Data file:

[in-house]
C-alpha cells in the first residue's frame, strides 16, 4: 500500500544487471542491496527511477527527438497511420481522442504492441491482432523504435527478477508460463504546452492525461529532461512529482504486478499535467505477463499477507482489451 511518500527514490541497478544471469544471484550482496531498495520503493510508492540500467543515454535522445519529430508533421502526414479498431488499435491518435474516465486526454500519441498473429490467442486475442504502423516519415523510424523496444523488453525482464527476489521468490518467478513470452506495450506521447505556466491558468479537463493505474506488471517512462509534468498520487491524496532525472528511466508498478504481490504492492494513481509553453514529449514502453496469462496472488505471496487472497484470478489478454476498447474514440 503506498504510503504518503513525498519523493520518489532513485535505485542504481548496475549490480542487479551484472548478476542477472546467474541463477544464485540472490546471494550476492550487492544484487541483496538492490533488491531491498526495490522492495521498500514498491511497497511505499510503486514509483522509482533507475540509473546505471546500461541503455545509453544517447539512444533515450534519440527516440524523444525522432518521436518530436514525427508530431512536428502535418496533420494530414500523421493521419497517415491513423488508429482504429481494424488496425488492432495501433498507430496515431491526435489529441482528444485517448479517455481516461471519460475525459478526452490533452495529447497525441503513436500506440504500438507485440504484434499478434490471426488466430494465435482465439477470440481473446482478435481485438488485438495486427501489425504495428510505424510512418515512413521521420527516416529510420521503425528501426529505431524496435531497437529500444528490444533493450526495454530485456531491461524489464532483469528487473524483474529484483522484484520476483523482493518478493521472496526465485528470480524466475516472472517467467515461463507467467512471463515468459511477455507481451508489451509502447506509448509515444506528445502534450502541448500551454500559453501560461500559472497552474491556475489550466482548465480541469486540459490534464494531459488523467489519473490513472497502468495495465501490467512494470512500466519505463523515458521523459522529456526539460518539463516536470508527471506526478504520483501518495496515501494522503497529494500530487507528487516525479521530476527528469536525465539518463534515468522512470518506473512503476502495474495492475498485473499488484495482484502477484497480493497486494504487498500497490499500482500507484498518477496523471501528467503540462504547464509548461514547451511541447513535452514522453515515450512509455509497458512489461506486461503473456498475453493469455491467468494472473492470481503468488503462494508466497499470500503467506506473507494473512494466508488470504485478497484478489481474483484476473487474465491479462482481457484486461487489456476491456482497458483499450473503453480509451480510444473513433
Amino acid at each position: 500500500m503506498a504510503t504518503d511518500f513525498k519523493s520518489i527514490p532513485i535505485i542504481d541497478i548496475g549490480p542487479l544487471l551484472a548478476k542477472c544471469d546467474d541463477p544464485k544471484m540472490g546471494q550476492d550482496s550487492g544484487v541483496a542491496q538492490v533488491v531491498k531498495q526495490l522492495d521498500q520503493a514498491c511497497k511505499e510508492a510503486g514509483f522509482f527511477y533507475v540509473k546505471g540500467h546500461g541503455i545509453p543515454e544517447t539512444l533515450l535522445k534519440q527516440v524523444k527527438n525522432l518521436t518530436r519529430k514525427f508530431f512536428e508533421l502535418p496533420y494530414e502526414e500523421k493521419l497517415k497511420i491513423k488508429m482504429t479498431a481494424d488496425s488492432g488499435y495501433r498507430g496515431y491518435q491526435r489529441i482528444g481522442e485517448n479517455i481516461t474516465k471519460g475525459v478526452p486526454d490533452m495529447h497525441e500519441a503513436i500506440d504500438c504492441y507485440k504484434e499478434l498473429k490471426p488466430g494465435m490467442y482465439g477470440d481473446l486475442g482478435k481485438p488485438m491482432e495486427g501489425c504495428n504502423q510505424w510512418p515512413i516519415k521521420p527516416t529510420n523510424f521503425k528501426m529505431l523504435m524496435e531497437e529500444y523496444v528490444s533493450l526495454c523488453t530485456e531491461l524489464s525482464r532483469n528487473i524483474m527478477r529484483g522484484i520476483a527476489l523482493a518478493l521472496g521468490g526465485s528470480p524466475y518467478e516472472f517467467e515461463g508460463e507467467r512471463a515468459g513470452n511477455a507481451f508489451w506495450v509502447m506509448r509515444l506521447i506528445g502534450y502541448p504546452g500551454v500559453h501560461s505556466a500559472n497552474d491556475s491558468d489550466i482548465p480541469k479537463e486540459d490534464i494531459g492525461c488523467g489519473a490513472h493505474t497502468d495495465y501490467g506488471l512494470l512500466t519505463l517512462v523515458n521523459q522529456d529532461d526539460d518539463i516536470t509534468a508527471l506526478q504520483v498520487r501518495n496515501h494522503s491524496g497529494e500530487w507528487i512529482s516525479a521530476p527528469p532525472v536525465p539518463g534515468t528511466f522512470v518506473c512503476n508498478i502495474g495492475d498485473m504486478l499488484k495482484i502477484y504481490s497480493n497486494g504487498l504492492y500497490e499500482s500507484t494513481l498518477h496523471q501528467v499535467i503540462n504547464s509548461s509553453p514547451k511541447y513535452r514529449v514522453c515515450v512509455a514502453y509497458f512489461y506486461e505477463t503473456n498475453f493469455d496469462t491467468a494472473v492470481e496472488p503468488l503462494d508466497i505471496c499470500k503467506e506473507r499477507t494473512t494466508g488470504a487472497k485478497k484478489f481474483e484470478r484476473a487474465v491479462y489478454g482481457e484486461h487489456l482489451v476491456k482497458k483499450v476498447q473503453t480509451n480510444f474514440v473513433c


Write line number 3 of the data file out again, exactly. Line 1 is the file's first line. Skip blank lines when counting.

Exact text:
Amino acid at each position: 500500500m503506498a504510503t504518503d511518500f513525498k519523493s520518489i527514490p532513485i535505485i542504481d541497478i548496475g549490480p542487479l544487471l551484472a548478476k542477472c544471469d546467474d541463477p544464485k544471484m540472490g546471494q550476492d550482496s550487492g544484487v541483496a542491496q538492490v533488491v531491498k531498495q526495490l522492495d521498500q520503493a514498491c511497497k511505499e510508492a510503486g514509483f522509482f527511477y533507475v540509473k546505471g540500467h546500461g541503455i545509453p543515454e544517447t539512444l533515450l535522445k534519440q527516440v524523444k527527438n525522432l518521436t518530436r519529430k514525427f508530431f512536428e508533421l502535418p496533420y494530414e502526414e500523421k493521419l497517415k497511420i491513423k488508429m482504429t479498431a481494424d488496425s488492432g488499435y495501433r498507430g496515431y491518435q491526435r489529441i482528444g481522442e485517448n479517455i481516461t474516465k471519460g475525459v478526452p486526454d490533452m495529447h497525441e500519441a503513436i500506440d504500438c504492441y507485440k504484434e499478434l498473429k490471426p488466430g494465435m490467442y482465439g477470440d481473446l486475442g482478435k481485438p488485438m491482432e495486427g501489425c504495428n504502423q510505424w510512418p515512413i516519415k521521420p527516416t529510420n523510424f521503425k528501426m529505431l523504435m524496435e531497437e529500444y523496444v528490444s533493450l526495454c523488453t530485456e531491461l524489464s525482464r532483469n528487473i524483474m527478477r529484483g522484484i520476483a527476489l523482493a518478493l521472496g521468490g526465485s528470480p524466475y518467478e516472472f517467467e515461463g508460463e507467467r512471463a515468459g513470452n511477455a507481451f508489451w506495450v509502447m506509448r509515444l506521447i506528445g502534450y502541448p504546452g500551454v500559453h501560461s505556466a500559472n497552474d491556475s491558468d489550466i482548465p480541469k479537463e486540459d490534464i494531459g492525461c488523467g489519473a490513472h493505474t497502468d495495465y501490467g506488471l512494470l512500466t519505463l517512462v523515458n521523459q522529456d529532461d526539460d518539463i516536470t509534468a508527471l506526478q504520483v498520487r501518495n496515501h494522503s491524496g497529494e500530487w507528487i512529482s516525479a521530476p527528469p532525472v536525465p539518463g534515468t528511466f522512470v518506473c512503476n508498478i502495474g495492475d498485473m504486478l499488484k495482484i502477484y504481490s497480493n497486494g504487498l504492492y500497490e499500482s500507484t494513481l498518477h496523471q501528467v499535467i503540462n504547464s509548461s509553453p514547451k511541447y513535452r514529449v514522453c515515450v512509455a514502453y509497458f512489461y506486461e505477463t503473456n498475453f493469455d496469462t491467468a494472473v492470481e496472488p503468488l503462494d508466497i505471496c499470500k503467506e506473507r499477507t494473512t494466508g488470504a487472497k485478497k484478489f481474483e484470478r484476473a487474465v491479462y489478454g482481457e484486461h487489456l482489451v476491456k482497458k483499450v476498447q473503453t480509451n480510444f474514440v473513433c